As a matter of fact Cigdem y Mirol is a writer who plays diverse games with her readers. Any piece that are left outside the text, such as the way she is using her own name or the drawing that she made for the face of the book ( the “book’s cover” ) are the outer examples of the games that continue as soon as the book is opened.  “The book’s being aware of its existence”, which we witness in almost every corner of the narration, is revealed by making the character utter the page number she/he is passing through (reminds us of Fowless as well), or foreshadowing the happenings that will happen frequently later.  While the writer is telling her auto-biographical-story, the book is telling its auto-scripting-story.  While the writer and the book are often the same entity, there come moments when the book is consoling its writer, who is continuously concerned about being understood: “You are my writer, don’t get sad, your book is nice, nicer even than you, you the mad, even if they haven’t found me yet, even if they can’t or don’t or may not understand, I am still alive, you see, I am not yet dead” (392).

What gives the most taste to the book, what thoroughly occupies it as well, is parody and pastiche, which always appeal to post-modernists.  Just like those paintings that are opened into one another, the book forms itself with the stories that are opened in poems, poems that are opened in plays, letters that are opened in essays that are witnessed by the reader, who is reading the book as if he/she is watching a painting that is painted in front of their eyes.

Besides the texts that the narrator remembers from a previous time and adds to the book or is actually writing as the book is textually being formed, some songs also enter into the book. The narrator often repeats her admiration of radios: “There is also that thing that is called radio. I guess it is an important detail in my life, or theoretically speaking I see it as something like a lifetime motto. […] It is something like a miracle how these radios help us out not only at places where we are unable to express what we want to say openly but also in countries where we are unable to enjoy music without its lyrics surely! Isn’t it something like a wonder how fast they come to the rescue at the moments of emotional crises!..” The songs broadcasted by the writer every now and then play with the emotions of the reader as well.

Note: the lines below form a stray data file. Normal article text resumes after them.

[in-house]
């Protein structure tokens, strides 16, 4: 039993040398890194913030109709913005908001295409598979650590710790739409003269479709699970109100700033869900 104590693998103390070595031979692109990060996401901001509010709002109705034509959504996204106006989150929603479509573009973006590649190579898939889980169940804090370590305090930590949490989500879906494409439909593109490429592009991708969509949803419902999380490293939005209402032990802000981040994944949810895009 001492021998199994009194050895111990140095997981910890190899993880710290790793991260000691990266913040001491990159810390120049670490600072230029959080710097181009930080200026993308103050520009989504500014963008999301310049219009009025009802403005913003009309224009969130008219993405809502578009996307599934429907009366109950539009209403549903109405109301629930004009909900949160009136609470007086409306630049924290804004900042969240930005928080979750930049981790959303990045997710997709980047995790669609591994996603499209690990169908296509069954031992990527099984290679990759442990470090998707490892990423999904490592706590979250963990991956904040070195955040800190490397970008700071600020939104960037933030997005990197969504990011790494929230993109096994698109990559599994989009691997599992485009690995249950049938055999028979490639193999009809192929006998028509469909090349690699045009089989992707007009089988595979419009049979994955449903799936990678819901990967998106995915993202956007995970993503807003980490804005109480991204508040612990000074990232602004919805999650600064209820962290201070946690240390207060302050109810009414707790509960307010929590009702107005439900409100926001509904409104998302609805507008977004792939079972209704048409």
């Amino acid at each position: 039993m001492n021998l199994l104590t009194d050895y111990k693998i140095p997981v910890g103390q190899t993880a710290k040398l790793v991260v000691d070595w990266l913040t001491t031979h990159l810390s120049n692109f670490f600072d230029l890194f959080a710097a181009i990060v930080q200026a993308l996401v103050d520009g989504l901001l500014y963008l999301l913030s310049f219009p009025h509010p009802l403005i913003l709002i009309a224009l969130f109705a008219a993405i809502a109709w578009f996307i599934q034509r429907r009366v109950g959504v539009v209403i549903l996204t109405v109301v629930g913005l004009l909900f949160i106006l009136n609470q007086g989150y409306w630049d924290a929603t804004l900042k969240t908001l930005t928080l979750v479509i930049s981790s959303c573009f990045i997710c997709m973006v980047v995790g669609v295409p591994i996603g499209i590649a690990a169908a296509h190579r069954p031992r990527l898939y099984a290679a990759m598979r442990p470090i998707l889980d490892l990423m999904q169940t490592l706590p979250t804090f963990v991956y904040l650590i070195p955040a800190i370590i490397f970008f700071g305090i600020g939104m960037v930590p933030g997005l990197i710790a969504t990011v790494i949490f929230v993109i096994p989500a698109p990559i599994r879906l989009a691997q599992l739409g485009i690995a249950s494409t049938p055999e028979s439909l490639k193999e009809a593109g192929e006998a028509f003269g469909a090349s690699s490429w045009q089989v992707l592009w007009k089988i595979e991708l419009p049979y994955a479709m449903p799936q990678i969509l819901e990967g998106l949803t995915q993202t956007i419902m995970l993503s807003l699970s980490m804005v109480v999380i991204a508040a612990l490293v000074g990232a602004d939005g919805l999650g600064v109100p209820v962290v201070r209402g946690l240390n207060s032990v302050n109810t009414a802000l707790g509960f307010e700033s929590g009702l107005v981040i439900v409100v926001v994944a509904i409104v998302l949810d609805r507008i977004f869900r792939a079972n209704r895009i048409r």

All in all, one may think that MyFace Book is an autobiographical story, but it is surely not one we have ever encountered until now. Because, in the case of MyFace Book, the structure counts as much as the story does. Considering the theoretical and practical claims in MyFace Book, it is perhaps a kind of an answer to those who are for “the novel” and its conventions. Indeed, I would say, it is a portrait of a young woman as an artist, who skillfully employed post-modern narrative techniques, who here and there twinkled to Joyce and Woolf, thus painting her own portrait with “the stream of consciousness” that she colored with post-modern brush touches and bravely left it open to anybody for any kind of “retouch”. “Unless you read this story, I cannot exist”, says Cigdem y Miro, somehwere in MyFace Book. I believe she is worth existing. 


ReaderAuthor Performance by Aysegul Keskin. Written in Turkish, and published at Kirpi Literature online platform. Here it is read in Turkish. 

by Ayşegül Keskin - 07 Oct 2013
Tags: Cigdem y Mirol, MyFace Book, Yüzüm Kitap, Bookperformance, Kitapperformans, Aysegul Keskin